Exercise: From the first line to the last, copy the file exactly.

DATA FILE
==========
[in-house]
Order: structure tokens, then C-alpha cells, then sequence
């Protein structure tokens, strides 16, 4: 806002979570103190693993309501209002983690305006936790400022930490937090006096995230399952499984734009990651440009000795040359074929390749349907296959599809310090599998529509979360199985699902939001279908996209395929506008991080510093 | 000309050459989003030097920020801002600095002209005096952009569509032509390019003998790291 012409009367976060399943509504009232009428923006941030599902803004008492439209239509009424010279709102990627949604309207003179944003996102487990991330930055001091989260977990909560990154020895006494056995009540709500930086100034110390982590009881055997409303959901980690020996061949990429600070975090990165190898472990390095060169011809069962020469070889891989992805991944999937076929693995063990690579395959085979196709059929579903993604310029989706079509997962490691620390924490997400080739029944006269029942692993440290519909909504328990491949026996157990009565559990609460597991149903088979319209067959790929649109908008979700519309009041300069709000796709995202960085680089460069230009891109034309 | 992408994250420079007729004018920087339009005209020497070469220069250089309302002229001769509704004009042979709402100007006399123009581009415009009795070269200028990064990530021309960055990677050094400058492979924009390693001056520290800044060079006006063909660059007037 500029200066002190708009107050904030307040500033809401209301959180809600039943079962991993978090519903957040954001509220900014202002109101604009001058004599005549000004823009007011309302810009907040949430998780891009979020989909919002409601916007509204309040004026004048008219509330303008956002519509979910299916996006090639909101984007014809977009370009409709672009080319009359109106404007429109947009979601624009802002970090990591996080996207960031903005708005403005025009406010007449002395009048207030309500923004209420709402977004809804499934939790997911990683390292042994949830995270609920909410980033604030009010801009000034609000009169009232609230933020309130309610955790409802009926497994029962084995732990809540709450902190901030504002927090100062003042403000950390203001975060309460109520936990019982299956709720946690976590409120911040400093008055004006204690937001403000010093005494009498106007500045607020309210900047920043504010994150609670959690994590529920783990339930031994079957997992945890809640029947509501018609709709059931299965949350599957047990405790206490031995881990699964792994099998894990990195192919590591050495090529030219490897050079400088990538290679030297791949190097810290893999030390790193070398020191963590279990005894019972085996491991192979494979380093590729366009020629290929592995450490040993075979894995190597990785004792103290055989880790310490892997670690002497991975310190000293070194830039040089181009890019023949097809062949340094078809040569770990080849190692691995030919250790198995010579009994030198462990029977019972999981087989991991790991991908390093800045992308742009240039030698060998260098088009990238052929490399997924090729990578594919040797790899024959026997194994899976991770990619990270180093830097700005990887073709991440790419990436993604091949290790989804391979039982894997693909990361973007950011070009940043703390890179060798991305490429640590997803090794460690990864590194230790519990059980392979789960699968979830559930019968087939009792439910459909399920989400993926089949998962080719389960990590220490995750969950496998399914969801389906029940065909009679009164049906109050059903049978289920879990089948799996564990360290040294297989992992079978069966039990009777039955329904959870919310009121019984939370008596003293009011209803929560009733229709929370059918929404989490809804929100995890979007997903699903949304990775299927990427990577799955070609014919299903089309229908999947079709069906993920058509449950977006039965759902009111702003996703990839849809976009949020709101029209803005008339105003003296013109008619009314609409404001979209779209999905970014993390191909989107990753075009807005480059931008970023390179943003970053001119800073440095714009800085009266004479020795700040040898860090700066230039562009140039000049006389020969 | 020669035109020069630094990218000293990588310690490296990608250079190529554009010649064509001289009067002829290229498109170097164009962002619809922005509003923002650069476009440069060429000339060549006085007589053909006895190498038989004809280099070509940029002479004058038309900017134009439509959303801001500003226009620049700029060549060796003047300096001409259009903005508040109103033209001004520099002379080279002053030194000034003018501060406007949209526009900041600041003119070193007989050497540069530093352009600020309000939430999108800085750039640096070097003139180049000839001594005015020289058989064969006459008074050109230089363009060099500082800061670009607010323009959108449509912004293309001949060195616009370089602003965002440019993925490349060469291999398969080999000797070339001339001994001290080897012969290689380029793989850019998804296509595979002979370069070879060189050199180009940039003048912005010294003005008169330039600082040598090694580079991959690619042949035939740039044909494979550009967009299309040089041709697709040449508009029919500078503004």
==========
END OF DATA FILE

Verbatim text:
[in-house]
Order: structure tokens, then C-alpha cells, then sequence
């Protein structure tokens, strides 16, 4: 806002979570103190693993309501209002983690305006936790400022930490937090006096995230399952499984734009990651440009000795040359074929390749349907296959599809310090599998529509979360199985699902939001279908996209395929506008991080510093 | 000309050459989003030097920020801002600095002209005096952009569509032509390019003998790291 012409009367976060399943509504009232009428923006941030599902803004008492439209239509009424010279709102990627949604309207003179944003996102487990991330930055001091989260977990909560990154020895006494056995009540709500930086100034110390982590009881055997409303959901980690020996061949990429600070975090990165190898472990390095060169011809069962020469070889891989992805991944999937076929693995063990690579395959085979196709059929579903993604310029989706079509997962490691620390924490997400080739029944006269029942692993440290519909909504328990491949026996157990009565559990609460597991149903088979319209067959790929649109908008979700519309009041300069709000796709995202960085680089460069230009891109034309 | 992408994250420079007729004018920087339009005209020497070469220069250089309302002229001769509704004009042979709402100007006399123009581009415009009795070269200028990064990530021309960055990677050094400058492979924009390693001056520290800044060079006006063909660059007037 500029200066002190708009107050904030307040500033809401209301959180809600039943079962991993978090519903957040954001509220900014202002109101604009001058004599005549000004823009007011309302810009907040949430998780891009979020989909919002409601916007509204309040004026004048008219509330303008956002519509979910299916996006090639909101984007014809977009370009409709672009080319009359109106404007429109947009979601624009802002970090990591996080996207960031903005708005403005025009406010007449002395009048207030309500923004209420709402977004809804499934939790997911990683390292042994949830995270609920909410980033604030009010801009000034609000009169009232609230933020309130309610955790409802009926497994029962084995732990809540709450902190901030504002927090100062003042403000950390203001975060309460109520936990019982299956709720946690976590409120911040400093008055004006204690937001403000010093005494009498106007500045607020309210900047920043504010994150609670959690994590529920783990339930031994079957997992945890809640029947509501018609709709059931299965949350599957047990405790206490031995881990699964792994099998894990990195192919590591050495090529030219490897050079400088990538290679030297791949190097810290893999030390790193070398020191963590279990005894019972085996491991192979494979380093590729366009020629290929592995450490040993075979894995190597990785004792103290055989880790310490892997670690002497991975310190000293070194830039040089181009890019023949097809062949340094078809040569770990080849190692691995030919250790198995010579009994030198462990029977019972999981087989991991790991991908390093800045992308742009240039030698060998260098088009990238052929490399997924090729990578594919040797790899024959026997194994899976991770990619990270180093830097700005990887073709991440790419990436993604091949290790989804391979039982894997693909990361973007950011070009940043703390890179060798991305490429640590997803090794460690990864590194230790519990059980392979789960699968979830559930019968087939009792439910459909399920989400993926089949998962080719389960990590220490995750969950496998399914969801389906029940065909009679009164049906109050059903049978289920879990089948799996564990360290040294297989992992079978069966039990009777039955329904959870919310009121019984939370008596003293009011209803929560009733229709929370059918929404989490809804929100995890979007997903699903949304990775299927990427990577799955070609014919299903089309229908999947079709069906993920058509449950977006039965759902009111702003996703990839849809976009949020709101029209803005008339105003003296013109008619009314609409404001979209779209999905970014993390191909989107990753075009807005480059931008970023390179943003970053001119800073440095714009800085009266004479020795700040040898860090700066230039562009140039000049006389020969 | 020669035109020069630094990218000293990588310690490296990608250079190529554009010649064509001289009067002829290229498109170097164009962002619809922005509003923002650069476009440069060429000339060549006085007589053909006895190498038989004809280099070509940029002479004058038309900017134009439509959303801001500003226009620049700029060549060796003047300096001409259009903005508040109103033209001004520099002379080279002053030194000034003018501060406007949209526009900041600041003119070193007989050497540069530093352009600020309000939430999108800085750039640096070097003139180049000839001594005015020289058989064969006459008074050109230089363009060099500082800061670009607010323009959108449509912004293309001949060195616009370089602003965002440019993925490349060469291999398969080999000797070339001339001994001290080897012969290689380029793989850019998804296509595979002979370069070879060189050199180009940039003048912005010294003005008169330039600082040598090694580079991959690619042949035939740039044909494979550009967009299309040089041709697709040449508009029919500078503004």